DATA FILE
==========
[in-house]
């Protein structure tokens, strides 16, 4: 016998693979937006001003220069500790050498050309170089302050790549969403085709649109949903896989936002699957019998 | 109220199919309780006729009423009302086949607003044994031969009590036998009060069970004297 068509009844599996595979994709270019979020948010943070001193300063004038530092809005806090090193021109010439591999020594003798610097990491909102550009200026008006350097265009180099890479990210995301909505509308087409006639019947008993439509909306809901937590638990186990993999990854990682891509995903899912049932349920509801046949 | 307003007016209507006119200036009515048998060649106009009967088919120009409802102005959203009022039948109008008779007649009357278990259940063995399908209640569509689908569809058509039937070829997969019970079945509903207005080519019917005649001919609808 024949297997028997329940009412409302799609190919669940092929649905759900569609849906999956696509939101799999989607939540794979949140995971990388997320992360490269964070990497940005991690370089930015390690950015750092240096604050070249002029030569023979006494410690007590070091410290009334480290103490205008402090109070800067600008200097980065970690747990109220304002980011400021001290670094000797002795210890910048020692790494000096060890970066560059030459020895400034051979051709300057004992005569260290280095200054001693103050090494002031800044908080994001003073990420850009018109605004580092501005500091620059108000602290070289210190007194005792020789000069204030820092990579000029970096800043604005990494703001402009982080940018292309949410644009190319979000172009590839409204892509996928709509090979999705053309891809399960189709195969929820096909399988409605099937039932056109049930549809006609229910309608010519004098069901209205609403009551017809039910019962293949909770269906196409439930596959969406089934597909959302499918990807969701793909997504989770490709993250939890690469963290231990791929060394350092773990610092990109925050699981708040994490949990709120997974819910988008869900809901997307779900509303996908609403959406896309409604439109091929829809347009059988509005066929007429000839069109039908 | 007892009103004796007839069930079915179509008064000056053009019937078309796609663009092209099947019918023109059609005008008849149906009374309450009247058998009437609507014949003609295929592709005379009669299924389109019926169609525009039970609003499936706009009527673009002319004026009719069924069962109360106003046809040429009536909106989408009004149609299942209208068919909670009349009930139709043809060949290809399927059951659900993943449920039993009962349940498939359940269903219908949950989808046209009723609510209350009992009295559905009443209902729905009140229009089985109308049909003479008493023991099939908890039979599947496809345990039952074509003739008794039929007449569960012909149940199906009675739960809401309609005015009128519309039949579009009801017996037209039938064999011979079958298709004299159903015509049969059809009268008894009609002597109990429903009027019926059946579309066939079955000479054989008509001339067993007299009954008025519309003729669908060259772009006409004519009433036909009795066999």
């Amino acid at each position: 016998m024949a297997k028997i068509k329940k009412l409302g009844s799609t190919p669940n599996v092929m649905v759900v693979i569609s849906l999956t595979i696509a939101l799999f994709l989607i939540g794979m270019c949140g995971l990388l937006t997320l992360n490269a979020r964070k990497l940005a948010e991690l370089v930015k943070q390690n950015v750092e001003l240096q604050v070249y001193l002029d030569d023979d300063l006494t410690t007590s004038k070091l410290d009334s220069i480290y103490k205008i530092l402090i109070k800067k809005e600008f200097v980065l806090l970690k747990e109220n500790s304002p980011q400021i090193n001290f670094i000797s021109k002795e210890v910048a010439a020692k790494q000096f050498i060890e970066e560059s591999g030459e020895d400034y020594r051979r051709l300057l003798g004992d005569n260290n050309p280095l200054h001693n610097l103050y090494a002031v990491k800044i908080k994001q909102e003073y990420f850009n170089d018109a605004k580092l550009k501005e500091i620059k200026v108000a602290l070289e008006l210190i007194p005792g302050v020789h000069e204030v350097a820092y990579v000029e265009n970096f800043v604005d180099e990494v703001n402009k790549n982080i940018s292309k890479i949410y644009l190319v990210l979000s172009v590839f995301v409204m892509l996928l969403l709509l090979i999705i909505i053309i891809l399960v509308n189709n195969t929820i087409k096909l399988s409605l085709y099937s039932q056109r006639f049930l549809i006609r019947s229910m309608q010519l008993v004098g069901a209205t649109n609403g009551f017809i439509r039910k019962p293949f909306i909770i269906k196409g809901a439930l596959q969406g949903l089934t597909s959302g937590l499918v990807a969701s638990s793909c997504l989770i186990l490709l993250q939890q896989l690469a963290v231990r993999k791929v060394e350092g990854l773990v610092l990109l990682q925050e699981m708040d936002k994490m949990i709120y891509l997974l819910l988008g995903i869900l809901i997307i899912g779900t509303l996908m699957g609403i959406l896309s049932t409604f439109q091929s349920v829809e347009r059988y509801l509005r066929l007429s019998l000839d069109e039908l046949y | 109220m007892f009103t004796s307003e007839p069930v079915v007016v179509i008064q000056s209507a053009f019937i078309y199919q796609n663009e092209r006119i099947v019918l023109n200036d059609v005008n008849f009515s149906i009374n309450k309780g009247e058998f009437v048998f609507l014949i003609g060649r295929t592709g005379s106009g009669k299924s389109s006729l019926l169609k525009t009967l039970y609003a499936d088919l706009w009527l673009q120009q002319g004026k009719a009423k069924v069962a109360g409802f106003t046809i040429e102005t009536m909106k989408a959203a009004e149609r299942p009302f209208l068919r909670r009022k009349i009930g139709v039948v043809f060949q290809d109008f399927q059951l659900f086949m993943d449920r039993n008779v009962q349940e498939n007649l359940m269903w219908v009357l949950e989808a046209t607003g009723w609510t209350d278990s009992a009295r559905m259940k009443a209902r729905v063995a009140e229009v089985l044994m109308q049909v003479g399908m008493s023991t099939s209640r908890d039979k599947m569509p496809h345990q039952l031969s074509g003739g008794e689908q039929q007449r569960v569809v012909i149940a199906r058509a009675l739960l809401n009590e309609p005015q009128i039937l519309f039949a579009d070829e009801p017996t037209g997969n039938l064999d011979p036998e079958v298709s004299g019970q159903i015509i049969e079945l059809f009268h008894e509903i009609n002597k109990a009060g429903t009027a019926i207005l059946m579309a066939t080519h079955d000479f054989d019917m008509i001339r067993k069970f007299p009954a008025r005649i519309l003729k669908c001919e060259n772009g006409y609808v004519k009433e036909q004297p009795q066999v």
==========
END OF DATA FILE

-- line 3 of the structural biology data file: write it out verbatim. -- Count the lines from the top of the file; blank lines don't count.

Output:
């Amino acid at each position: 016998m024949a297997k028997i068509k329940k009412l409302g009844s799609t190919p669940n599996v092929m649905v759900v693979i569609s849906l999956t595979i696509a939101l799999f994709l989607i939540g794979m270019c949140g995971l990388l937006t997320l992360n490269a979020r964070k990497l940005a948010e991690l370089v930015k943070q390690n950015v750092e001003l240096q604050v070249y001193l002029d030569d023979d300063l006494t410690t007590s004038k070091l410290d009334s220069i480290y103490k205008i530092l402090i109070k800067k809005e600008f200097v980065l806090l970690k747990e109220n500790s304002p980011q400021i090193n001290f670094i000797s021109k002795e210890v910048a010439a020692k790494q000096f050498i060890e970066e560059s591999g030459e020895d400034y020594r051979r051709l300057l003798g004992d005569n260290n050309p280095l200054h001693n610097l103050y090494a002031v990491k800044i908080k994001q909102e003073y990420f850009n170089d018109a605004k580092l550009k501005e500091i620059k200026v108000a602290l070289e008006l210190i007194p005792g302050v020789h000069e204030v350097a820092y990579v000029e265009n970096f800043v604005d180099e990494v703001n402009k790549n982080i940018s292309k890479i949410y644009l190319v990210l979000s172009v590839f995301v409204m892509l996928l969403l709509l090979i999705i909505i053309i891809l399960v509308n189709n195969t929820i087409k096909l399988s409605l085709y099937s039932q056109r006639f049930l549809i006609r019947s229910m309608q010519l008993v004098g069901a209205t649109n609403g009551f017809i439509r039910k019962p293949f909306i909770i269906k196409g809901a439930l596959q969406g949903l089934t597909s959302g937590l499918v990807a969701s638990s793909c997504l989770i186990l490709l993250q939890q896989l690469a963290v231990r993999k791929v060394e350092g990854l773990v610092l990109l990682q925050e699981m708040d936002k994490m949990i709120y891509l997974l819910l988008g995903i869900l809901i997307i899912g779900t509303l996908m699957g609403i959406l896309s049932t409604f439109q091929s349920v829809e347009r059988y509801l509005r066929l007429s019998l000839d069109e039908l046949y | 109220m007892f009103t004796s307003e007839p069930v079915v007016v179509i008064q000056s209507a053009f019937i078309y199919q796609n663009e092209r006119i099947v019918l023109n200036d059609v005008n008849f009515s149906i009374n309450k309780g009247e058998f009437v048998f609507l014949i003609g060649r295929t592709g005379s106009g009669k299924s389109s006729l019926l169609k525009t009967l039970y609003a499936d088919l706009w009527l673009q120009q002319g004026k009719a009423k069924v069962a109360g409802f106003t046809i040429e102005t009536m909106k989408a959203a009004e149609r299942p009302f209208l068919r909670r009022k009349i009930g139709v039948v043809f060949q290809d109008f399927q059951l659900f086949m993943d449920r039993n008779v009962q349940e498939n007649l359940m269903w219908v009357l949950e989808a046209t607003g009723w609510t209350d278990s009992a009295r559905m259940k009443a209902r729905v063995a009140e229009v089985l044994m109308q049909v003479g399908m008493s023991t099939s209640r908890d039979k599947m569509p496809h345990q039952l031969s074509g003739g008794e689908q039929q007449r569960v569809v012909i149940a199906r058509a009675l739960l809401n009590e309609p005015q009128i039937l519309f039949a579009d070829e009801p017996t037209g997969n039938l064999d011979p036998e079958v298709s004299g019970q159903i015509i049969e079945l059809f009268h008894e509903i009609n002597k109990a009060g429903t009027a019926i207005l059946m579309a066939t080519h079955d000479f054989d019917m008509i001339r067993k069970f007299p009954a008025r005649i519309l003729k669908c001919e060259n772009g006409y609808v004519k009433e036909q004297p009795q066999v």